Ontario Chiropractic, Ontario, California

Do You Have a “Slipped Disc” ? Well, Not Really . . .

By Robert J. Steiskal, D.C.

When it comes to the spine, the average person’s only interest is with PAIN. Statistics claim that each of us will be disabled with low back pain at least twice in our lives. We may, on average, only miss a couple days work, but many people find back pain to be a lifelong “challenge”. For too long, and too often, the general public has been coerced into thinking that surgery is the only answer for a diagnosis of “slipped disc”. But what is a “slipped disc”? Most people think it is like biting into a tuna sandwich and having all the tuna go out the backside.  Oops! That must be really bad! Then again, you may have been told that your diagnosis is a “bulged disc”, “protruding disc”, “herniated disc”, “degenerating disc”, “Fragmenting disc” or maybe “degenerative disc disease”. How confusing can these disc problems be? VERY CONFUSING!  I have listened to attorneys in court spend hours trying to get orthopedic surgeons to define these terms and agree on the difference between a “herniated disc” and a “frank herniation”. Most medical doctors no longer use the term “slipped disc”. It has been replaced with the various conditions listed above. All of these disc problems are associated with a disruption of the normal spinal function which, when left uncorrected, leads to a progressive degeneration of the disc and the accompanying “osteoarthritis” that is so often mentioned by doctors when they look at your x-rays.

The vertebrae of the spine may look like a stack of blocks but the spine is a solid structure separated and cushioned by highly specialized structures called “discs”. Each disc is comprised of two parts; the outer layers of extremely tough fibrous tissue that surrounds the nucleus and holds the vertebrae together; and the inner jello-like center that acts like a hydraulic system and is the main “shock absorber”. These discs or cushions allow flexibility of movement to the spine provide plenty of room for the spinal nerves to exit on both sides.  The spinal column is so inseparable that it acts like a solid column of bone.  It functions against gravity and enlists the support of the muscles for movement. Interlocking joints on the back portion of each vertebra limit and control that movement. The spine supports an eight to twelve pound head and protects the spinal cord, which is in the continuation of the brain. Without the discs, the vertebrae would grind bone against bone and there would be no flexibility between the head and hips.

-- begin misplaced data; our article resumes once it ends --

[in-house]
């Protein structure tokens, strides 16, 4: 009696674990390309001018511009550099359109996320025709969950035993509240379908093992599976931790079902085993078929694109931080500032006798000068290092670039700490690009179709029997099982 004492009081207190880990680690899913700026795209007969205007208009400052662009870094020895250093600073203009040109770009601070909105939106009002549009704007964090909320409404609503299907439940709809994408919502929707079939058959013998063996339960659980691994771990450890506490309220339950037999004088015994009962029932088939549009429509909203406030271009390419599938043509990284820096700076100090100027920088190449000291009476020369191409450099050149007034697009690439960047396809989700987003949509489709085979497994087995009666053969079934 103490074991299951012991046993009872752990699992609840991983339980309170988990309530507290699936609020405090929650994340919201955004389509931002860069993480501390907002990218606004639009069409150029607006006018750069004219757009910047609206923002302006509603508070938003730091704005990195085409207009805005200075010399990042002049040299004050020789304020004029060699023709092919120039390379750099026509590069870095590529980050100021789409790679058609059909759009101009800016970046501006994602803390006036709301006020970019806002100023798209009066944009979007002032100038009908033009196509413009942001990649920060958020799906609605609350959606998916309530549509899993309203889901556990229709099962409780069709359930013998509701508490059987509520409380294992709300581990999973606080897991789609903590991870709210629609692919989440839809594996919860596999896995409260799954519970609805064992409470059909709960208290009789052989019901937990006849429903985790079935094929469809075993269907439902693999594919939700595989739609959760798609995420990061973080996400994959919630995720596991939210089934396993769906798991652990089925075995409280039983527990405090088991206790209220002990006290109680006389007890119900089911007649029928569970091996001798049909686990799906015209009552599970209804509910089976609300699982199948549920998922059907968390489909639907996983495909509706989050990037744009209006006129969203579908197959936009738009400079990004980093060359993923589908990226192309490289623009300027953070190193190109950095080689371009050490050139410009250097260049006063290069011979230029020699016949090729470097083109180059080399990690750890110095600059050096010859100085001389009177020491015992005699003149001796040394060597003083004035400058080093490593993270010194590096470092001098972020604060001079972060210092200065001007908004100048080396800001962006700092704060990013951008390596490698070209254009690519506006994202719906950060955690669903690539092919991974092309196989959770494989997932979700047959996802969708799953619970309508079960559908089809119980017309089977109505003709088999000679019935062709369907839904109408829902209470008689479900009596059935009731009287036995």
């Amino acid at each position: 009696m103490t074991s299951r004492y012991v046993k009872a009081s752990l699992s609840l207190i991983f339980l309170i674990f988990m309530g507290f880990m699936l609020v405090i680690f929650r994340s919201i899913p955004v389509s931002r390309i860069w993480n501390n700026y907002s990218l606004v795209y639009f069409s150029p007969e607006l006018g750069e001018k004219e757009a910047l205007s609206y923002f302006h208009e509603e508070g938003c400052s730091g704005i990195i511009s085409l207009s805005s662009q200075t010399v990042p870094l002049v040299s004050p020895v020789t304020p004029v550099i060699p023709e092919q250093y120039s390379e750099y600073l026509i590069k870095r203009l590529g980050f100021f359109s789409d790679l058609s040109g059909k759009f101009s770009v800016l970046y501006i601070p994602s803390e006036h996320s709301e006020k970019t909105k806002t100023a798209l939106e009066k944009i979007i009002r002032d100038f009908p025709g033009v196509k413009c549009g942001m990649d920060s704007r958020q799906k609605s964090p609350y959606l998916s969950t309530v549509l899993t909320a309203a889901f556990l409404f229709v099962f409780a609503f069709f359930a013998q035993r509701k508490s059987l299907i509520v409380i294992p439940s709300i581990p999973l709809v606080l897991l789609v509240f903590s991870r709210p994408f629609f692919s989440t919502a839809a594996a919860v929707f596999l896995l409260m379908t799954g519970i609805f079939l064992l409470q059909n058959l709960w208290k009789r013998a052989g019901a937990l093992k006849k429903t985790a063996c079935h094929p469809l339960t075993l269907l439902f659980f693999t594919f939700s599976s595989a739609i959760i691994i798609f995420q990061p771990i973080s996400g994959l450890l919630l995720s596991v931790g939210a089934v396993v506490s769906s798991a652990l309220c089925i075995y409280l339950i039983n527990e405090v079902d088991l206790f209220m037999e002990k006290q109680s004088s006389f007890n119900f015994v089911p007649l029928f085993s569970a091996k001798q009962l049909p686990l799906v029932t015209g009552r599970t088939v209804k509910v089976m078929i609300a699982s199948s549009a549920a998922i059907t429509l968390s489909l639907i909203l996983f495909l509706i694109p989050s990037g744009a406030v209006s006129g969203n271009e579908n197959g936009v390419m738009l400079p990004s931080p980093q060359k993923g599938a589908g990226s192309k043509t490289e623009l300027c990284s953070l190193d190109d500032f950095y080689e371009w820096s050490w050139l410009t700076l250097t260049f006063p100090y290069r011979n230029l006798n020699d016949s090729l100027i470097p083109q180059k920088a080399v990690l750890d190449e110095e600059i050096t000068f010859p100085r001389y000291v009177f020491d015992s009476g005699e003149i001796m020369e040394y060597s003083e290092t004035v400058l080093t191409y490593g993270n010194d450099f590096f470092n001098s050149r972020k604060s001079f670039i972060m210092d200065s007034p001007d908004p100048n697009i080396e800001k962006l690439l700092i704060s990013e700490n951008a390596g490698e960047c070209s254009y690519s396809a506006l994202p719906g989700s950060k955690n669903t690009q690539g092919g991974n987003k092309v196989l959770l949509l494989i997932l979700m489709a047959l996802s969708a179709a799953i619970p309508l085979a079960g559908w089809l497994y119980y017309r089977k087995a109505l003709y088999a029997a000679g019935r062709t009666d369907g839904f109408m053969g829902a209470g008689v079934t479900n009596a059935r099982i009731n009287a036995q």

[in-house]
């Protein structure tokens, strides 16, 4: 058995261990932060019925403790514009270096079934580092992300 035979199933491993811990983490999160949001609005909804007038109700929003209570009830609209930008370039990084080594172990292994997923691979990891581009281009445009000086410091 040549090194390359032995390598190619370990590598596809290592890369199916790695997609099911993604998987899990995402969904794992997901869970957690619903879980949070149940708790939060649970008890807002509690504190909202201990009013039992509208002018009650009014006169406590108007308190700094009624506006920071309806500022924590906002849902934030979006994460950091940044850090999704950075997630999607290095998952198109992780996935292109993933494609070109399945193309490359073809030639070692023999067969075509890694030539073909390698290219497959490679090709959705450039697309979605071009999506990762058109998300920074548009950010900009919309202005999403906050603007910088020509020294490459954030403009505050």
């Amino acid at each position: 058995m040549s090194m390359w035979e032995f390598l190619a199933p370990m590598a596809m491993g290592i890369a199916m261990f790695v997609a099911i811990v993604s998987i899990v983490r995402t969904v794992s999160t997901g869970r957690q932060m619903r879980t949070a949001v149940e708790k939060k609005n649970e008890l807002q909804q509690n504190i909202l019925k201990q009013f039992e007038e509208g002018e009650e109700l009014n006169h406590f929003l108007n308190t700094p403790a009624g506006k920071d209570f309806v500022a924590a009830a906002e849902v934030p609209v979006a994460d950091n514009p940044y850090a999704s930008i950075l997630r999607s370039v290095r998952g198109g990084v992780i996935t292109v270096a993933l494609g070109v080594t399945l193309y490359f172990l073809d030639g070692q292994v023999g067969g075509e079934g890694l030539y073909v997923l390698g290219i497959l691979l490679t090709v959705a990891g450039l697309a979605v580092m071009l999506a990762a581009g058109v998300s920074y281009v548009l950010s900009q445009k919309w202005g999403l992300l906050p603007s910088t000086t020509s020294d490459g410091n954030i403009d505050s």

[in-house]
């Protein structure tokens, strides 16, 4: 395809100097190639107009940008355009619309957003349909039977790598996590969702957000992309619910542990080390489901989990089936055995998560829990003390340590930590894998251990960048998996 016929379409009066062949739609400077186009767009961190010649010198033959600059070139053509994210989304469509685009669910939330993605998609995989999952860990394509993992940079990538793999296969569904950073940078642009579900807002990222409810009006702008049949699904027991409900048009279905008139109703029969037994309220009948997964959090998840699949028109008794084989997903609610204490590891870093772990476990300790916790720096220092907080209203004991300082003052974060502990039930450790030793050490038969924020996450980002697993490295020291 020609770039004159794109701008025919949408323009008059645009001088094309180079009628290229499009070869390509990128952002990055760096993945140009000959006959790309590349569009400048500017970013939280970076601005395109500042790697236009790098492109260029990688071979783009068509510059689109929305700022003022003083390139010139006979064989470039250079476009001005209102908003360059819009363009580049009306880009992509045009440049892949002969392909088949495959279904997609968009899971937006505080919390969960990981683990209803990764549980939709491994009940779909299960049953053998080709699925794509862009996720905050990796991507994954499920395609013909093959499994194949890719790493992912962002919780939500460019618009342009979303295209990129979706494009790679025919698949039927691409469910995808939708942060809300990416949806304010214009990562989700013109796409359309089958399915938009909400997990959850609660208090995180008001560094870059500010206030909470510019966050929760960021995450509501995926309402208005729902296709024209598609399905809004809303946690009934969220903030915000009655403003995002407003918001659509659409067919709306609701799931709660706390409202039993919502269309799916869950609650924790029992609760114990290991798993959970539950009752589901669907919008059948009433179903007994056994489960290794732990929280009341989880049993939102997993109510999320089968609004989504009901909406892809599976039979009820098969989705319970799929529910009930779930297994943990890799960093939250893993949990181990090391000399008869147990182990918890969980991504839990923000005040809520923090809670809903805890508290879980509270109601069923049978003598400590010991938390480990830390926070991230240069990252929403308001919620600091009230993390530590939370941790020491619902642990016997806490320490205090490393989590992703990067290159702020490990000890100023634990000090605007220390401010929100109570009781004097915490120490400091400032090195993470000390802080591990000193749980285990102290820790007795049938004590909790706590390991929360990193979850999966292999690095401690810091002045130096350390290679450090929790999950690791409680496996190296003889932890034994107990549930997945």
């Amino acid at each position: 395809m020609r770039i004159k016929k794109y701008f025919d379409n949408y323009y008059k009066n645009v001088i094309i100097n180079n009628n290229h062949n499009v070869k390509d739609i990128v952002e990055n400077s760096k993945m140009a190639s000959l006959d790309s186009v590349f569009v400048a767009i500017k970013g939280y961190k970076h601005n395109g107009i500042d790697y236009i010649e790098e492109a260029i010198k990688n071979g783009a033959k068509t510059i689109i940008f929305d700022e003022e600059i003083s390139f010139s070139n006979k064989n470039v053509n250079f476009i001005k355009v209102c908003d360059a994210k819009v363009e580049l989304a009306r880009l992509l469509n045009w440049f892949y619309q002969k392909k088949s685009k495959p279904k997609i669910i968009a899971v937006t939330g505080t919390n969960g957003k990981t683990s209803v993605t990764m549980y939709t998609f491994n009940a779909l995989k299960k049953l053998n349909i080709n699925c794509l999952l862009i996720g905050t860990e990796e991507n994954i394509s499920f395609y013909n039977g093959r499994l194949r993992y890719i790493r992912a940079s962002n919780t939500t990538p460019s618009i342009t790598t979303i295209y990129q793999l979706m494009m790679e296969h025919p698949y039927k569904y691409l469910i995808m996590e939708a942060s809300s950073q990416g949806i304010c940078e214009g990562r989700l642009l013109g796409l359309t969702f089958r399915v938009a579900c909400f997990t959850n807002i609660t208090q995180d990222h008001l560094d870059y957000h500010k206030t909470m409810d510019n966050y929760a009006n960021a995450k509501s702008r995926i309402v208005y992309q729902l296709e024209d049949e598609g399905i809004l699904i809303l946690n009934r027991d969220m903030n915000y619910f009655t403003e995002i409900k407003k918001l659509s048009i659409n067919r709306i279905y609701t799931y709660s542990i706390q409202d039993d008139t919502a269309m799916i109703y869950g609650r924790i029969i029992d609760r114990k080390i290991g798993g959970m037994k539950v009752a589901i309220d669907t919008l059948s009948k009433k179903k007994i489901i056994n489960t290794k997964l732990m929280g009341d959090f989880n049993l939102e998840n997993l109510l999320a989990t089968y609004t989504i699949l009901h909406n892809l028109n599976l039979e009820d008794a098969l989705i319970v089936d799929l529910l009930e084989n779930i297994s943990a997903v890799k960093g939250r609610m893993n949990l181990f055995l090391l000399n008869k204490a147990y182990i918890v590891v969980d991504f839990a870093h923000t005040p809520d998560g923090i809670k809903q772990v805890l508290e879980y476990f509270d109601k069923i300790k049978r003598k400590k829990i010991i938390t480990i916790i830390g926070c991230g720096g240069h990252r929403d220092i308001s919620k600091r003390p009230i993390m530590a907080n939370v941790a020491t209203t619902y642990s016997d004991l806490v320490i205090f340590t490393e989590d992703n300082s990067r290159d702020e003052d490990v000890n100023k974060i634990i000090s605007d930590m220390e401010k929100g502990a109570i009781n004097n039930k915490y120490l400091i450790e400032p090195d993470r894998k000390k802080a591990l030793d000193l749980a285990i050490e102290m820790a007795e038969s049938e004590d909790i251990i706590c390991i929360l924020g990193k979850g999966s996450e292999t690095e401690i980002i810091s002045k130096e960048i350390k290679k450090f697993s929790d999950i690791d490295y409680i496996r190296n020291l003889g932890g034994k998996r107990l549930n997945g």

Due to injury, misuse or degeneration, a disc may herniate (bulge) and press against a spinal nerve. A primary contributing factor to a bulging or protruding disc is what chiropractors call a “spinal subluxation”. The term “subluxation” refers to a change in position of one vertebra on another “spinal misalignment” resulting in trauma to the intervertebral disc. This trauma may be associated with pain and reduced mobility. In the majority of cases, the body resolves the swelling and absorbs (covers up) the deeper damage to the joint/disc mechanism. No noticeable signs of damage occur until years later and may first show up as a decrease in disc space (degeneration) and progress to osteoarthritic damage to the vertebrae. A subluxation is a serious condition to a chiropractor because he recognizes the consequences that follow a series of “insignificant” and “unrelated” episodes of back pain. Most of the conditions that I treat in my office can be traced back to injuries and falls that happened many years before, even as early as childhood, and were left untreated and, for the most part, unrecognized.

Chiropractic has been proven to be very successful in treating many cases of disc herniations without the need for surgery.  If you are experiencing any of the conditions described in this article and would like to discuss a particular condition with me, just call my office at (909) 986-3636. I will personally review any details with you either by phone or consultation in my office.